5 Ways to Boost Fertility Naturally, According to a Fertility Dietitian

Dec 05, 2022

It truly takes two. As a fertility dietitian, I recommend that both partners focus on optimizing their diet and lifestyle for the best shot at conceiving. It is a common misconception that only the health of the mother matters and this couldn't be further from the truth. Focusing on diet and lifestyle in the preconception period not only boosts fertility but also has a positive effect on the development and health of your future child. Here are some tips for both partners to optimize fertility.


Colorful fruits and vegetables contain a compound called antioxidants. Think about the beautiful vibrant color of fruits like blackberries and strawberries and vegetables like beets and spinach. That color is a good indicator of a high antioxidant content. These powerful compounds have been found to aid in both male and female fertility (1). I recommend aiming to get at least two different colors at each meal. Think spinach in your eggs and blueberries on the side at breakfast. Red peppers and carrots to dip in hummus as part of lunch. Roasted broccoli and sweet potatoes as side dishes at dinner. You got this! 


Let’s continue the conversation about produce. While actually including adequate amounts of fruits and veggies into your diet is very important, we also need to consider how that produce was produced. The pesticide residue on non-organic produce has been shown in studies to have a negative effect on both female and male fertility (2). Pesticide residues have specifically been shown to reduce sperm quality in men (2). I realize that it can be difficult (and expensive) to buy all organic produce and food products. I recommend checking out the EWG’s Clean 15 and Dirty Dozen list. This list can give you an idea of which specific fruits and vegetables are most important to buy organic and which tend to be cleaner.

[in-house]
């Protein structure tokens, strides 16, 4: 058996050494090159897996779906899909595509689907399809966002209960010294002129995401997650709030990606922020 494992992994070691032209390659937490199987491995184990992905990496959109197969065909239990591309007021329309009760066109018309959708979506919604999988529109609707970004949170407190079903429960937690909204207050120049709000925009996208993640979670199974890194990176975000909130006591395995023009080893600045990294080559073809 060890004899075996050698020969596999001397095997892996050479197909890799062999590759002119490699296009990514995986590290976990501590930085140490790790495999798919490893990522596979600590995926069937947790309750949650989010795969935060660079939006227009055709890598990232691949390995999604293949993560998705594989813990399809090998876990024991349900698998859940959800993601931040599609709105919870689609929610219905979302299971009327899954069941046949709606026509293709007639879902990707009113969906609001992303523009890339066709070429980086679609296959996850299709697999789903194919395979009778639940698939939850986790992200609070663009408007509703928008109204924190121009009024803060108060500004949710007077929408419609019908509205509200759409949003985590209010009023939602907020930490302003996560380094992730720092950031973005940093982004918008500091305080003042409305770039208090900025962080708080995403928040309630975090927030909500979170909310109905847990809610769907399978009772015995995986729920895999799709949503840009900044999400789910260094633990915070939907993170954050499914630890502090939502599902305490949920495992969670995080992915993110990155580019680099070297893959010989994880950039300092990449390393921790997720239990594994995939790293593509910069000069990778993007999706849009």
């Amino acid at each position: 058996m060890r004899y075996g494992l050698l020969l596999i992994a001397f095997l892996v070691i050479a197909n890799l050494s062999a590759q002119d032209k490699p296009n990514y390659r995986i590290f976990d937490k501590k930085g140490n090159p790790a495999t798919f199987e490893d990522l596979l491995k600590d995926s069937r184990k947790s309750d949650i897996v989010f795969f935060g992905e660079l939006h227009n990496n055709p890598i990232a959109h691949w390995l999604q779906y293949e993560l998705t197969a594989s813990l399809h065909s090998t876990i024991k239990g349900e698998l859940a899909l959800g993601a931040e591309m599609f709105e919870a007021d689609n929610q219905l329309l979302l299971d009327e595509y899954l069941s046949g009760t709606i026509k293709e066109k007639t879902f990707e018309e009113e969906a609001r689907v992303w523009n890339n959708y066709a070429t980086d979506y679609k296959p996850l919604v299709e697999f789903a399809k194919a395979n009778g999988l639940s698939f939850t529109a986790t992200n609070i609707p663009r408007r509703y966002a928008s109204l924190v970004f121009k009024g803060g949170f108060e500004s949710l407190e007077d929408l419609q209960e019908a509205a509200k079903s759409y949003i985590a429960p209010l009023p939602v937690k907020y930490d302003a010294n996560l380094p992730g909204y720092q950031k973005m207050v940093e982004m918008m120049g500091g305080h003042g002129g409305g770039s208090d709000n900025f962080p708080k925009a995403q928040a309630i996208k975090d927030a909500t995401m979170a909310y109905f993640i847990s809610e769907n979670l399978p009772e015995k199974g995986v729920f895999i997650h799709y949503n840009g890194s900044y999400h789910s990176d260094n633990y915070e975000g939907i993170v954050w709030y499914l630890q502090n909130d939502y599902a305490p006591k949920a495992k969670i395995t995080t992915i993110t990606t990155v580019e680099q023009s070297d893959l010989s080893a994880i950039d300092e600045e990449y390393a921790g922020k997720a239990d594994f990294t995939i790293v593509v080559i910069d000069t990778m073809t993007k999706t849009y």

I know, this one is tough. Let’s be honest with ourselves, alcohol just is not good for you. It is best avoided especially when you are trying to conceive. Alcohol creates something called oxidative stress, which can have a negative effect on both sperm and egg quality and ability to achieve pregnancy (3). As we discussed above, antioxidants are good for fertility so it makes sense that “oxidants” or oxidative stress in the body is something we want to avoid. 


Intermittent fasting has become an extremely popular diet trend. However, intermittent fasting is not for everyone. Eating breakfast is an opportunity to get in quality nutrients. For women especially, skipping breakfast can have a negative impact on hormones (4). When trying to conceive, having an adequate calorie intake is also very important and skipping breakfast may make it hard for you to achieve adequate energy needs for the day. So go ahead and enjoy a delicious and colorful breakfast! 


Last but certainly not least, take a prenatal! Yes, both you and your partner should be taking a prenatal. I recommend men take a prenatal at least four months prior to conceiving and women start taking one twelve months prior to conceiving. Not all prenatals are created equal. The Beli formulation has the most absorbable form of all nutrients and contains ingredients such as choline, which is not found in all prenatal vitamins. The men’s formulation is a perfect all-in-one-formula so you don’t have to worry about which individual nutrients to include to optimize male fertility. A prenatal is necessary for both men and women because unfortunately our food isn't as nutrient dense as it once was due to depleted soil (6). 

Following these five steps can help to boost both male and female fertility. Including nutrient dense food along with prenatal vitamins are the best things you can be doing to have a positive impact on your fertility and to set yourself up for a healthy pregnancy.



  1. http://clevelandclinic.org/reproductiveresearchcenter/docs/agradoc162A.pdf 
  2. https://www.ncbi.nlm.nih.gov/pmc/articles/PMC7275874/ 
  3. http://www.oxfordjournals.org/eshre/press-release/freepdf/prpaper.pdf 
  4. https://pubmed.ncbi.nlm.nih.gov/23382817/ 
  5. https://pubmed.ncbi.nlm.nih.gov/9712595/ 
  6. https://www.ncbi.nlm.nih.gov/pmc/articles/PMC8349637/ 

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